Working with the surprise ingredients of rabbit and oysters, chefs from eight of Ashland's top restaurants competed at the popular fourth annual Food and Wine Classic, with Chandra Corwin of Cucina Biazzi winning top honors.

Working with the surprise ingredients of rabbit and oysters, chefs from eight of Ashland's top restaurants competed at the popular fourth annual Food and Wine Classic, with Chandra Corwin of Cucina Biazzi winning top honors.

The fast-moving, highly-focused Corwin — the first woman to win the prize — cooked up a duo of raw oysters, one with lemon sabayon and the other a mignonette, complemented with potato gnocci with pancetta, rabbit ragout and rabbit chuck with tomato-carrot sorbet.

"I feel great — a little in shock," said Corwin, who had just competed in the "final four" Sunday morning before going on to the afternoon finals against Franco Console of Omar's Restaurant.

The increasingly well-attended, post-Shakespeare event drew 600 from as far away as Redding and Alaska and tends to lure the "vibrant, younger crowd" as a destination event, said Katharine Glanagam, sales and marketing director of Ashland's Visitor and Convention Bureau.

The final four included David Georgeson of Lark's and Dawn Strickmeyer of Black Sheep. That quartet had to work with the surprise ingredient of salmon. A flight of eight competed on Saturday — and each flight must use a table full of local produce and create both hot and cold dish from the surprise ingredient.

Console of Omar's in the final round went with grilled rabbit loin, sheep's milk feta, melted shallots and bacon with potato salad and fried Brussels sprouts in port butter sauce.

"I feel good, a little let down at the end," said Console. In the final four, he made brown butter sage toast with salmon tartar, laterally cooked duck egg, yellow corn with fall flowers and herb oil. Corwin executed fried soft-boiled egg on salad with smoked salmon and fennel risotto with pan-seared salmon.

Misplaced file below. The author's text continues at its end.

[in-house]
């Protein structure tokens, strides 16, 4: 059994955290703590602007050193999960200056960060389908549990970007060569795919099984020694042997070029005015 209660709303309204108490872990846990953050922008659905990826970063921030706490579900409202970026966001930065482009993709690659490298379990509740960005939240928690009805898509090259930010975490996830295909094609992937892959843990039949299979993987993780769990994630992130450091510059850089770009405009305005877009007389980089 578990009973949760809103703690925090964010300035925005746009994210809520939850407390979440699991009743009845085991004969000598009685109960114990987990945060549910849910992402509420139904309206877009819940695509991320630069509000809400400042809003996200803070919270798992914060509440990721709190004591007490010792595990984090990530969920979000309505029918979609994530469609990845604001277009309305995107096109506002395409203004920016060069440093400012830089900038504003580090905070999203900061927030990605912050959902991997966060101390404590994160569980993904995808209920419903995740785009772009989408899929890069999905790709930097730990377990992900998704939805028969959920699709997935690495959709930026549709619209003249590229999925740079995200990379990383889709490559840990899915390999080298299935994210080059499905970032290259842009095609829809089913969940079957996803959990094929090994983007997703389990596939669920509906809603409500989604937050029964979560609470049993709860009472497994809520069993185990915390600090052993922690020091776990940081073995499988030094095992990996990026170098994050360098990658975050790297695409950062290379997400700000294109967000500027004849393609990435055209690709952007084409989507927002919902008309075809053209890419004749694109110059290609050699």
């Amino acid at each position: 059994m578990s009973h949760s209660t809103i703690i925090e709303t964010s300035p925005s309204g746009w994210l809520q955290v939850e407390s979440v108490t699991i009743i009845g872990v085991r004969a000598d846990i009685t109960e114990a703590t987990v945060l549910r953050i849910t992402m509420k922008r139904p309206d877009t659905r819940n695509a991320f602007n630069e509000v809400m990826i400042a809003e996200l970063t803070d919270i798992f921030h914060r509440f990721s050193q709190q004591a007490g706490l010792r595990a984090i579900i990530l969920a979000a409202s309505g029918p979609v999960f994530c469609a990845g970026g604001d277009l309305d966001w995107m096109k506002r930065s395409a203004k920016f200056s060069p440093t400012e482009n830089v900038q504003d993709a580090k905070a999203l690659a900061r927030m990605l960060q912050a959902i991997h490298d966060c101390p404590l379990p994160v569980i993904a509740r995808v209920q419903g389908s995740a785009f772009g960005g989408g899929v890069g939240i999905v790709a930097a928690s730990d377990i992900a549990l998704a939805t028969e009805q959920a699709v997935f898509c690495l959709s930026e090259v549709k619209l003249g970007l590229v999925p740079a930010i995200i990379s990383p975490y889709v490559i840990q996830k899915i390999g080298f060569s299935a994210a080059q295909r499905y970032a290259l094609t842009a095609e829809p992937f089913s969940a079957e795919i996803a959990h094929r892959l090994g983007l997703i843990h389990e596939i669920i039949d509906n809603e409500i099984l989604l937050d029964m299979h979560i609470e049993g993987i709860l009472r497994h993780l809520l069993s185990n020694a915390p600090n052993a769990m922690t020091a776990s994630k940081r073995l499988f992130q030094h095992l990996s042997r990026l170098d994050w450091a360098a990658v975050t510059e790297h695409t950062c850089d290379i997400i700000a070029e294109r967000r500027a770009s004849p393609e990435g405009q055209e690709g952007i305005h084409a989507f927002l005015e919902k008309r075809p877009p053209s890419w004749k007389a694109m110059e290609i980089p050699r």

Georgeson of Lark's in the semifinals made a cold salmon cake on grilled tomatoes with duck egg-cilantro-lime mayo, red pepper coulis (thick sauce), seared salmon with orange-nasturtium beurre rouge and pear-radiccio slaw.

Strickmeyer of Black Sheep in the semifinals made salmon mousse on biscuit, strawberry coulis, a roasted cauliflower parsnip puree with bouillabaisse-style Brussels sprouts.

The labors of the chefs were cast on a big screen, though in low-def black-and-white, with often hard-to-hear audio. But serious chefs in the audience, such as Laura Joyce, were able to offer comments such as, "Chandra seems more the perfectionist, very focused, very specific in the way things come together, while Franco is more spontaneous, working with his gut feeling; he tastes more and responds to what he tastes."

Observer Teresa Safay said, "Franco seems more confident in his presentation while Chandra seems nervous, though I was more interested in what she's preparing, which seems like a better combination of ingredients."

Judges, after sampling offerings, were equally candid in their appraisals, even commenting on salmon scales found in food.

The three-day event, narrated by Cory Schrieber, Portland author of "Wildwood Cookbook," drew many with workshops, a wine crawl and, at the armory event, many tastings of wine, chocolate, beer, pastries and other tasties.

Past two-time winner and chef of Dragonfly Neil Cloony, who's about to open his own restaurant called Smithfields in the old Harper's space on Second Street, confessed the final choice was "a tough one to call but the winner has been consistently on top when she competes."

The crowd had many supporters of favorite local restaurants and, at the mention of "she," exploded into applause for Corwin, who was immediately flocked with admirers wanting their photo taken with her. The winning meals were promptly auctioned off.

E-mail freelance writer John Darling at jdarling@jeffnet.org.